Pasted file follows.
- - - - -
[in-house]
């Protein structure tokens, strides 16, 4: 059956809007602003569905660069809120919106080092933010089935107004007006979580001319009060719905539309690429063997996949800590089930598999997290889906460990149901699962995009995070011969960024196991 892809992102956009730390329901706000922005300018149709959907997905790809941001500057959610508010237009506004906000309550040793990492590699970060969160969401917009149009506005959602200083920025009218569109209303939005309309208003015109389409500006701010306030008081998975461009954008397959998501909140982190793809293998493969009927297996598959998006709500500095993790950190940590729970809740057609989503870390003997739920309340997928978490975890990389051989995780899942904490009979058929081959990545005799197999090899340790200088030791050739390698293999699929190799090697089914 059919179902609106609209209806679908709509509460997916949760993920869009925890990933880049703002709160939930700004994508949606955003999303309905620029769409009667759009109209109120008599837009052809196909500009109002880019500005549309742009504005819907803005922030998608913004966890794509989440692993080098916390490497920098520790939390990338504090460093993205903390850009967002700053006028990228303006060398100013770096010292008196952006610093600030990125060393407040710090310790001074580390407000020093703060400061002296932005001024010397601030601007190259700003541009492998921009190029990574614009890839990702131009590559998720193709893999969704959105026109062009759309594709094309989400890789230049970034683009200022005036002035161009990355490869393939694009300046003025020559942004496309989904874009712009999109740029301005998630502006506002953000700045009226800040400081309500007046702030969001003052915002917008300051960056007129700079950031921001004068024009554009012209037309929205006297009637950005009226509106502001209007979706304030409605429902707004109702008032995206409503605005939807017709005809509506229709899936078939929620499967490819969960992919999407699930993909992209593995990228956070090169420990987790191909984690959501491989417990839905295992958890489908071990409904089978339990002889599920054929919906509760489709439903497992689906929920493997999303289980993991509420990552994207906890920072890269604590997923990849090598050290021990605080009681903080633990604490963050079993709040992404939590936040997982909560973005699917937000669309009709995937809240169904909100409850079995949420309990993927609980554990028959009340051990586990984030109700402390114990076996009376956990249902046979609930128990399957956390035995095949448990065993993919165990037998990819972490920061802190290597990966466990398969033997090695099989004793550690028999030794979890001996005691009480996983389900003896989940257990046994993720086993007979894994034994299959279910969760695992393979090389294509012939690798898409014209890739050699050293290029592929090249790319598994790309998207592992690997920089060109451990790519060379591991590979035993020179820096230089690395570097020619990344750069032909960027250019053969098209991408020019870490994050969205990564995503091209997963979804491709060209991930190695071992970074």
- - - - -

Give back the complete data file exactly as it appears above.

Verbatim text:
[in-house]
């Protein structure tokens, strides 16, 4: 059956809007602003569905660069809120919106080092933010089935107004007006979580001319009060719905539309690429063997996949800590089930598999997290889906460990149901699962995009995070011969960024196991 892809992102956009730390329901706000922005300018149709959907997905790809941001500057959610508010237009506004906000309550040793990492590699970060969160969401917009149009506005959602200083920025009218569109209303939005309309208003015109389409500006701010306030008081998975461009954008397959998501909140982190793809293998493969009927297996598959998006709500500095993790950190940590729970809740057609989503870390003997739920309340997928978490975890990389051989995780899942904490009979058929081959990545005799197999090899340790200088030791050739390698293999699929190799090697089914 059919179902609106609209209806679908709509509460997916949760993920869009925890990933880049703002709160939930700004994508949606955003999303309905620029769409009667759009109209109120008599837009052809196909500009109002880019500005549309742009504005819907803005922030998608913004966890794509989440692993080098916390490497920098520790939390990338504090460093993205903390850009967002700053006028990228303006060398100013770096010292008196952006610093600030990125060393407040710090310790001074580390407000020093703060400061002296932005001024010397601030601007190259700003541009492998921009190029990574614009890839990702131009590559998720193709893999969704959105026109062009759309594709094309989400890789230049970034683009200022005036002035161009990355490869393939694009300046003025020559942004496309989904874009712009999109740029301005998630502006506002953000700045009226800040400081309500007046702030969001003052915002917008300051960056007129700079950031921001004068024009554009012209037309929205006297009637950005009226509106502001209007979706304030409605429902707004109702008032995206409503605005939807017709005809509506229709899936078939929620499967490819969960992919999407699930993909992209593995990228956070090169420990987790191909984690959501491989417990839905295992958890489908071990409904089978339990002889599920054929919906509760489709439903497992689906929920493997999303289980993991509420990552994207906890920072890269604590997923990849090598050290021990605080009681903080633990604490963050079993709040992404939590936040997982909560973005699917937000669309009709995937809240169904909100409850079995949420309990993927609980554990028959009340051990586990984030109700402390114990076996009376956990249902046979609930128990399957956390035995095949448990065993993919165990037998990819972490920061802190290597990966466990398969033997090695099989004793550690028999030794979890001996005691009480996983389900003896989940257990046994993720086993007979894994034994299959279910969760695992393979090389294509012939690798898409014209890739050699050293290029592929090249790319598994790309998207592992690997920089060109451990790519060379591991590979035993020179820096230089690395570097020619990344750069032909960027250019053969098209991408020019870490994050969205990564995503091209997963979804491709060209991930190695071992970074």